• Losing out on crop space when implanted seeds don’t grow is an issue which can be tackled with transplantation. It allows us to maximise the crop grown on a piece of land. However, it is a tough procedure to be automated since it needs to be handled tenderly considering the fragile nature of samplings.


The team came up with an ingenious modular approach to address all these issues in a single agricultural bot which they named ‘Krishi-Vardhak’.

  • Seed metering mechanism: When seeds are added into the container of the bot, they begin to fall into a detachable metering plate with cups that hold the seeds individually. The rotations per second (RPM) of this metering plate are synchronised with the motion of the bot such that seeds fall at regular intervals. The RPM of the plate can be changed as per any specific requirements. Since the plate is detachable, the mechanism can cater to many kinds of crops which varying seed types by replacing it with the corresponding plate with cups meant to hold that particular seed efficiently.
  • Transplantation mechanism: the saplings are placed on gravity rollers so that they can easily be pushed by a spring supported plate to fall down on a tray with a rotating flap. The RPM of the flap is also synchronous with the motion of the bot to ensure proper distancing between saplings before they fall through a tube on the land. The primary feature of this arrangement is that the angle of inclination of the tray can be changed as per the slope of the hill.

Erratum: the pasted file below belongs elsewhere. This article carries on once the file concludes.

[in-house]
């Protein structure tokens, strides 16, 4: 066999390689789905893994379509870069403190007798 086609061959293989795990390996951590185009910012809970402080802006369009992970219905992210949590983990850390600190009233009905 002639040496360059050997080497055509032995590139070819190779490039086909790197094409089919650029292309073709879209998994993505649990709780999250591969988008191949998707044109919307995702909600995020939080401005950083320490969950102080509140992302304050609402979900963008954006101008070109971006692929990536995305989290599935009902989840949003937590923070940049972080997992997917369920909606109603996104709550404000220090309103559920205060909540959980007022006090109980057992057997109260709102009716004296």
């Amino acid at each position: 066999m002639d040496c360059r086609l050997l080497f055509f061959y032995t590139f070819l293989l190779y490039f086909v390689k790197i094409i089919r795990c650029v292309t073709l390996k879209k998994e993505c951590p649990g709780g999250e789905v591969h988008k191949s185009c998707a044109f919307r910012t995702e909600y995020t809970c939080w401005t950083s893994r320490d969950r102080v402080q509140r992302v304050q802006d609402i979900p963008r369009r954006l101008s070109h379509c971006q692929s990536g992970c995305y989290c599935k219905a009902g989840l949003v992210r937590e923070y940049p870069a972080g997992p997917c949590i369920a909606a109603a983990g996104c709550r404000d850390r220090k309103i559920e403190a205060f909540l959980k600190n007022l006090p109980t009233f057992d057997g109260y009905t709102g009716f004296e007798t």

• Weeding mechanism: Although this wasn’t picked as a problem that the team aimed to handle autonomously, the traditional method used by previously developed technology for weed removal was also implemented as part of their model.
Manual Weed Removal (URL:

Advantages of this technology:

  • Modularity: The modularity of the product is what sets it apart. Whichever function one needs to perform i.e. seed metering, transplantation or weeding, the basic machinery remains constant, only the relevant modules have to be attached to achieve the task. This reduces costs and the power required for operation.
  • Universality: the team tried its level best to make this technology applicable for all kinds of crops and terrains by providing options like changing the metering plate as per the kind of seed of the crop, changing the RPM of the metering plate or the flap, and changing the inclination of the transplantation tray.
  • Practically realisable: The product has especially been designed while considering the feasibility of bringing it into the market. It is extremely cost effective and uses materials easily available in the market, e.g. aluminium extrusions for the chassis. The components are also easy to manufacture. Above all, the bot has varied applications that it can serve single handedly.

It needs to be acknowledged that it was no small feat that this team of students managed to achieve especially in the little amount of time they had. This shines light on how important it is to involve bright minds like these in agricultural innovation, since it could prove to be the most promising path to an agricultural revolution!

Special thanks to Adarsh Goyal for taking out the time to explain their product to the author to help write this article.